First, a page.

Confidence is built through the act of doing those things.
A client is the COO of a growing media company – she rose fast through a partnership with a powerful leader and CEO who has supported her development through a number of ventures. Her story is compelling and her expertise deep, so it’s not a surprise that my client has been invited to speak at a number of industry roundtables as a keynote or featured speaker this year. At first, her reaction to the requests was: “Nayla, I have to work on my confidence so I can say yes.”
That felt familiar to me… how many of us have had the thought: Once I feel ready, I’ll go...
Flipping the narrative allowed her to see that by saying an intelligent and courageous yes, preparing and accepting some nervousness and faltering along the way, she could build confidence through the practice.
There’s no shortcut to doing the work to get better at something.
We must do the work where we need to improve… It could be writing, or public speaking, or leading teams, or launching campaigns… We put the hours in, get the training we need, ask for feedback, reflect on our progress and setbacks, rest, and get back to work.
Confidence comes as a result of the effort.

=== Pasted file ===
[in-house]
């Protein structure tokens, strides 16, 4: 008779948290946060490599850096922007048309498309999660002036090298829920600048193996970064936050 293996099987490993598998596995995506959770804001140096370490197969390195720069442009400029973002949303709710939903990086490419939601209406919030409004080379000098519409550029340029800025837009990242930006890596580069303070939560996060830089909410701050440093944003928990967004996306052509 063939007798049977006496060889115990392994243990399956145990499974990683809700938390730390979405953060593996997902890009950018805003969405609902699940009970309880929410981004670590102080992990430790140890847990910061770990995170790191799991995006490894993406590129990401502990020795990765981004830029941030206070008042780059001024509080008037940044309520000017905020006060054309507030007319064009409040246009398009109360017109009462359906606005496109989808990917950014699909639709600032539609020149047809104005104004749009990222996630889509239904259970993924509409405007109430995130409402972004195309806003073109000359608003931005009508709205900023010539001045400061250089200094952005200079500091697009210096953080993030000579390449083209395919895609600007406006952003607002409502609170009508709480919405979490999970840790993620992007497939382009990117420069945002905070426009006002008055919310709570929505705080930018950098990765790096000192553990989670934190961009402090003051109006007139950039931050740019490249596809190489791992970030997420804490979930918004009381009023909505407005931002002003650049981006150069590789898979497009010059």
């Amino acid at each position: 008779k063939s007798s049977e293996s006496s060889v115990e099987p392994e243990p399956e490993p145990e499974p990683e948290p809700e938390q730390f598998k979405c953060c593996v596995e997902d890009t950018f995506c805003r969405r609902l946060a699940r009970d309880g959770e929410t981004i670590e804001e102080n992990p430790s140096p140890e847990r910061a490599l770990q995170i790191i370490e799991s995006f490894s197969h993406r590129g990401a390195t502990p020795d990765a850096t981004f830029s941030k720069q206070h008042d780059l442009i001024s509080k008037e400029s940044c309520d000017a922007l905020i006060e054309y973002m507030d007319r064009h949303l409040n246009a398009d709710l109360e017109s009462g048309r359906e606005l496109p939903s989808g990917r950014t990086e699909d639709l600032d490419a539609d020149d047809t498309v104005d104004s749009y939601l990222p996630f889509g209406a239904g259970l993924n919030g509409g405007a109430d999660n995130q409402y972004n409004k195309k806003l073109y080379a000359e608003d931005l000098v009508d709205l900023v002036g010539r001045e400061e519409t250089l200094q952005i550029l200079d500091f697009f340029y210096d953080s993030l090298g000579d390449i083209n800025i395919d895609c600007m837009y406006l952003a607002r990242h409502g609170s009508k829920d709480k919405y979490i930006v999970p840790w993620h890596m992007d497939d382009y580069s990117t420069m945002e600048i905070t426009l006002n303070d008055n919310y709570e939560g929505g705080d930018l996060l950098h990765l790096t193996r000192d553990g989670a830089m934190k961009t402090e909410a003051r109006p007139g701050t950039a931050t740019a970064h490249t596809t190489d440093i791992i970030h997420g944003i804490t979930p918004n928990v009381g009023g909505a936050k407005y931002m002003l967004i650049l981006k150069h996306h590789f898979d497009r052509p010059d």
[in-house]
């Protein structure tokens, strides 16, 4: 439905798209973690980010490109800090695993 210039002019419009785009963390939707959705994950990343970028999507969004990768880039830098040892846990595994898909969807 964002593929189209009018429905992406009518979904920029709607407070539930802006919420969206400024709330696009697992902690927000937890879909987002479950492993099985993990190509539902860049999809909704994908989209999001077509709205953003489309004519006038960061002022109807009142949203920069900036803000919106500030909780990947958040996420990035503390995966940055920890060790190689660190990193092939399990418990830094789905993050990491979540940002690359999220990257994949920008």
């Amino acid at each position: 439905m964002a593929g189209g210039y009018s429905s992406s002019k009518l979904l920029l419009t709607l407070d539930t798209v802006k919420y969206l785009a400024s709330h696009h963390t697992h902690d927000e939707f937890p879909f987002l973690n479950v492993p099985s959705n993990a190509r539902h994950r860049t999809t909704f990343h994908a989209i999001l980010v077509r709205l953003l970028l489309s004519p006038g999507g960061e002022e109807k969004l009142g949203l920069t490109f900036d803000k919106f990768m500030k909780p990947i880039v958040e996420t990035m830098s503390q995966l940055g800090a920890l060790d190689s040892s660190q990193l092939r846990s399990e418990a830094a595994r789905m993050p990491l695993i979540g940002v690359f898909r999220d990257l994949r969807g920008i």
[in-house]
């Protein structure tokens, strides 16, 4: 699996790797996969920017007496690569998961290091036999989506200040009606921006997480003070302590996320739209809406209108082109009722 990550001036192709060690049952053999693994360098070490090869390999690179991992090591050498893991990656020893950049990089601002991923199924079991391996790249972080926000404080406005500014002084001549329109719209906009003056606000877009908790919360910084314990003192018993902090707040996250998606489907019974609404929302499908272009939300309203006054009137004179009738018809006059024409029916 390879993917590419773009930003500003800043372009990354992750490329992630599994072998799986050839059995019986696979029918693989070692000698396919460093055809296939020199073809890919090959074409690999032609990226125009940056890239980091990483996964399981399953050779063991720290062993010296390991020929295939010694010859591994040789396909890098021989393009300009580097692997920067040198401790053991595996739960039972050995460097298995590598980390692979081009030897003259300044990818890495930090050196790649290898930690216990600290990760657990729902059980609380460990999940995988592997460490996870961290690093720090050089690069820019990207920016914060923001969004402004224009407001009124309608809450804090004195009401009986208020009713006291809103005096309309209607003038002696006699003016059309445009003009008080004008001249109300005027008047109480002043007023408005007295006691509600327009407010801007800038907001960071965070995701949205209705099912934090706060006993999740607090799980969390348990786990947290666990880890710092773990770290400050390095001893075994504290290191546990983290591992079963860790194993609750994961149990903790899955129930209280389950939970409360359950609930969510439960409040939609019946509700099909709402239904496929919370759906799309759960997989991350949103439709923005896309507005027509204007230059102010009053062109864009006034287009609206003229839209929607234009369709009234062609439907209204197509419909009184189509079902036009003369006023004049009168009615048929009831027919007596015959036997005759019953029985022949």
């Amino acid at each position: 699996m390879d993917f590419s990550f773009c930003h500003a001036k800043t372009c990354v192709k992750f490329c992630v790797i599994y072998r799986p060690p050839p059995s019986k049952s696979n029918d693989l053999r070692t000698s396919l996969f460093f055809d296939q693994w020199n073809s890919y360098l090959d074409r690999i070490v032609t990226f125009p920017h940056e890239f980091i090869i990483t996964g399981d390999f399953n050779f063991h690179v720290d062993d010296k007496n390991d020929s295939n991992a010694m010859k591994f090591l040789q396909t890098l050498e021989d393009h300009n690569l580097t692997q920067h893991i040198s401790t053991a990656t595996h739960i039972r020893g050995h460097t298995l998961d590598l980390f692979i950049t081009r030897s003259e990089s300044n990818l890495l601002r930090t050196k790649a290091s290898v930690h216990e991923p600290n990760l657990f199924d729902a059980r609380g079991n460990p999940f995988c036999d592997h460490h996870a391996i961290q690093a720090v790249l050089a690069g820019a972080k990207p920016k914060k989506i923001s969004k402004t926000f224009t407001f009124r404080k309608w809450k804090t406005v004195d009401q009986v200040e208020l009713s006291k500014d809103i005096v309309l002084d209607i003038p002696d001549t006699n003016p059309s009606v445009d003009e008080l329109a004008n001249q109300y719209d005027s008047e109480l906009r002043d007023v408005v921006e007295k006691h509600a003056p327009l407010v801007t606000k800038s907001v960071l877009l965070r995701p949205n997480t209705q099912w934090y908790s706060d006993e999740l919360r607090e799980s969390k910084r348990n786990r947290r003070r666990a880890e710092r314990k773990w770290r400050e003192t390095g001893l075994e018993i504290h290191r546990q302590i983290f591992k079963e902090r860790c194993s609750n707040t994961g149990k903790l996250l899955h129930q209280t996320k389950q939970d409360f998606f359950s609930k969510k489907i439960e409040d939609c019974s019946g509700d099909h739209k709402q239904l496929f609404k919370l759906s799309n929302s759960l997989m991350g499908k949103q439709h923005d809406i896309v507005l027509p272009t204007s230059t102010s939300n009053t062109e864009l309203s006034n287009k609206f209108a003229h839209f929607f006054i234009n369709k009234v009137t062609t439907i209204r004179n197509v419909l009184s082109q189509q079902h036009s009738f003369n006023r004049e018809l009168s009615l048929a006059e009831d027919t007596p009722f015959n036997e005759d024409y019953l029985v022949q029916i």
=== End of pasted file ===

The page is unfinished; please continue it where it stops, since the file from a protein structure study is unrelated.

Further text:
Sometimes the workout sucks. It feels like garbage along the way. There might be tears and dark moments when we wonder why we tried and consider giving up (ask me how I know).
But like with anything we consistently work towards, we get stronger, more resilient, more and more confident with practice.
CONFIDENCE IS A RESOURCE.
When we act in the belief of ourselves, we are drawing from an internal source of courage and experimentation. This source – this resource – of confidence ebbs and flows like all the other resources in our lives, just like physical and mental energy, or patience, or self-compassion.
We have access to different amounts of confidence depending on the challenge we're taking on, and depending on the other demands of our lives at a given moment.
Understanding this also gives us some space to experience the ups and downs of confidence. Some days we believe we can take anything on, some days we hide for fear of exposure. Knowing that confidence is a resource that ebbs and flows helps us have some perspective on the tougher days.
If we are launching a big project, whether it's professional or personal, we are making heavy withdrawals from our confidence bank, more than the times where we're doing a little bit of coasting. And if we’re spending at this rate, we have to replenish the account.
So how to restore the resource?